Reality TV star Kim Kardashian's recent comments on Twitter about her church attendance provided fodder for not only celebrity gossip in the secular media and blogosphere, but surprisingly also for a Christian radio station.
Internet radio host Chris Rosebrough of the show "Fighting for the Faith" devoted a segment on Friday to answering a question that he posed: "Kim Kardashian's designer spirituality, is it biblical Christianity?"
The model and reality TV star tweeted recently that "I would be lost if I didn't go to church to reflect back on my whole week. Today's service was awesome! Thank you so much @brad_s_johnson! Extra special! Needed that!" Kardashian attends Life Change Community Church in Agoura Hills, Calif., and its pastor is Brad Johnson.
Rosebrough, whose bio on Twitter identifies him as "Captain of Pirate Christian Radio," also asked during the show, "Is Kim Kardashian really, truly having her real needs addressed by the pastor of her church, or is this designer Christianity for a girl who has a fetish for designer handbags and clothing?"
"There's a lot of designer spirituality out there that parades as Christianity when it isn't," he said during the show. "Christianity is not the kind of thing that you smorgasbord together for the things you want to craft for your own Beverly Hills style spirituality."
Rosebrough describes his show as a "program that dishes up a daily dose of biblical discernment, the goal of which is to help you think biblically, help you think critically, help you compare what people are saying in the name of God to the Word of God."
During the show he had much criticism of Life Change and Johnson, and said he was not convinced that the Kardashians are "hearing the real story of Christianity."
Johnson told The Christian Post Tuesday that although he did not want to talk about Rosebrough specifically because he does not know him, he wanted to address the issue of Christians using their circle of influence to criticize other Christians.
"My comments are general and it could be [about] broadcasters, it could be journalists, it could be pastors. We can choose to use our platform to judge and to rail against what we perceive to be wrong with other people who are Christians or we can, in fact, use our platform for a greater good, which is to proclaim God's kingdom and what God has accomplished for us in Christ," Johnson said.
"It's always been sad to me when Christians attack Christians because it feels to me like a misuse of the limited time we have to do good. I've always been hesitant and I would encourage this gentleman to be hesitant to speak ill of someone that he has never spoken to," he said.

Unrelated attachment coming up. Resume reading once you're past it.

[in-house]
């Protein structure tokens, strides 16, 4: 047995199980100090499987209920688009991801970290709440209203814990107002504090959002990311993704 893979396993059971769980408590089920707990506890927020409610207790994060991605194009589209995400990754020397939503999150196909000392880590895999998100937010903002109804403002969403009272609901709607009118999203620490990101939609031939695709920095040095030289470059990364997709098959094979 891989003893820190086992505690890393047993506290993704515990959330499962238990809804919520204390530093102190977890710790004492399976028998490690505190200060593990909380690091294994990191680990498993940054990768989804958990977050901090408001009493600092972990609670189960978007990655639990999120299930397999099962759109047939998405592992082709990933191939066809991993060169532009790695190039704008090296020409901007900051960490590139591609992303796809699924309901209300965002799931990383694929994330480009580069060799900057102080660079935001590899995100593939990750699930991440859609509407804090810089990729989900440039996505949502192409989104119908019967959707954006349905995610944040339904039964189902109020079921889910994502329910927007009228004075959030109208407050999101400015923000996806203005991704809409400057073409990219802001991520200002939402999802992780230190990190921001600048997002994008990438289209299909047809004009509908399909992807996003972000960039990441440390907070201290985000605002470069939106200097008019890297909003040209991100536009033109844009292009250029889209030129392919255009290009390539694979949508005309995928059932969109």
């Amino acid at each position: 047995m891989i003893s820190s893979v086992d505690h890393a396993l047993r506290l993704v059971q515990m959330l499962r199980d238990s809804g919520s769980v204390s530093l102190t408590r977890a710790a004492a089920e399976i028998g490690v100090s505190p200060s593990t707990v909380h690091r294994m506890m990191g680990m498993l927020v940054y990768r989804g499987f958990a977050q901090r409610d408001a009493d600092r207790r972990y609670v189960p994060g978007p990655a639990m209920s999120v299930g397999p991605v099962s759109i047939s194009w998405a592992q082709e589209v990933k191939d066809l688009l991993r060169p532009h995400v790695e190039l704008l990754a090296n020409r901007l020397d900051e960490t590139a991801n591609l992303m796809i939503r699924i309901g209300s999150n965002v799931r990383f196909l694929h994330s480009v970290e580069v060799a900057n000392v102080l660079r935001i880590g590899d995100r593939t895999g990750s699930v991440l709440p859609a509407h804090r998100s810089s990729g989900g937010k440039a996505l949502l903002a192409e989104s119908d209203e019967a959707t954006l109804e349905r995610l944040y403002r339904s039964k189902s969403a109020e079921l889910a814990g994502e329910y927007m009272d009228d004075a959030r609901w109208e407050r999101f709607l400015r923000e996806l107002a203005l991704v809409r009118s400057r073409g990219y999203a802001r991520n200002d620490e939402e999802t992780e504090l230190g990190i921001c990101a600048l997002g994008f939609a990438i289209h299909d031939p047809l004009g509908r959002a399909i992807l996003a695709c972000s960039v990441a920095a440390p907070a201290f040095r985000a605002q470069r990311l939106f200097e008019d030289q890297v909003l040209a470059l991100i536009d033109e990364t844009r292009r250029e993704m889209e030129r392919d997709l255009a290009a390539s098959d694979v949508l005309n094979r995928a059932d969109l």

Rosebrough said that one of Johnson's sermons that he listened to categorized sin as "hurts, habits and hang-ups" and "sounds like psychological, purpose-driven spirituality that has some Christian language to it."
Johnson was at one time an associate pastor at Saddleback Church, which has a Christ-centered recovery program called Celebrate Recovery. Saddleback's CR program parallels verses and principles in the Bible along with the steps of Alcoholics Anonymous to help people with addictions or "hurts, habits, and hang-ups."
"Kim Kardashian, her mother and the other folks at the church are not getting what the Bible teaches, they are not being taught great doctrines of scripture," Rosebrough said during the show. "God doesn't permit people to approach Him on their own terms. God made the narrow way for us to be saved and receive from him freely the forgiveness of sins."
However, when CP repeated Rosebrough's critical opinion of the Kardashians and Johnson's theology at Life Change, Johnson said it's best that someone approaches the person they have a problem with to get to know them.
"It's certainly presumptuous of anybody to speak about anybody else without having spoken to them. So, for him to pretend to know what Kim thinks… or he seems to be questioning her motive – she wants a 'designer church' like she wants designer bags – how would he know that ... aside from knowing her? I think that is why Jesus taught us that we should always talk to people instead of talking about them."
Johnson was recently interviewed by CP about the release of his book, The Four Laws of Forgiveness: How to Forgive Yourself and Others. Johnson developed the concepts for his book while doing a sermon series about forgiveness. Small groups from the church also used the weekend messages for study and discussion.
The book was created in the church while its congregation was "really engaging in the word of God" and the book finally emerged, he said.
Christian Post reporter Alex Murashko contributed to this article.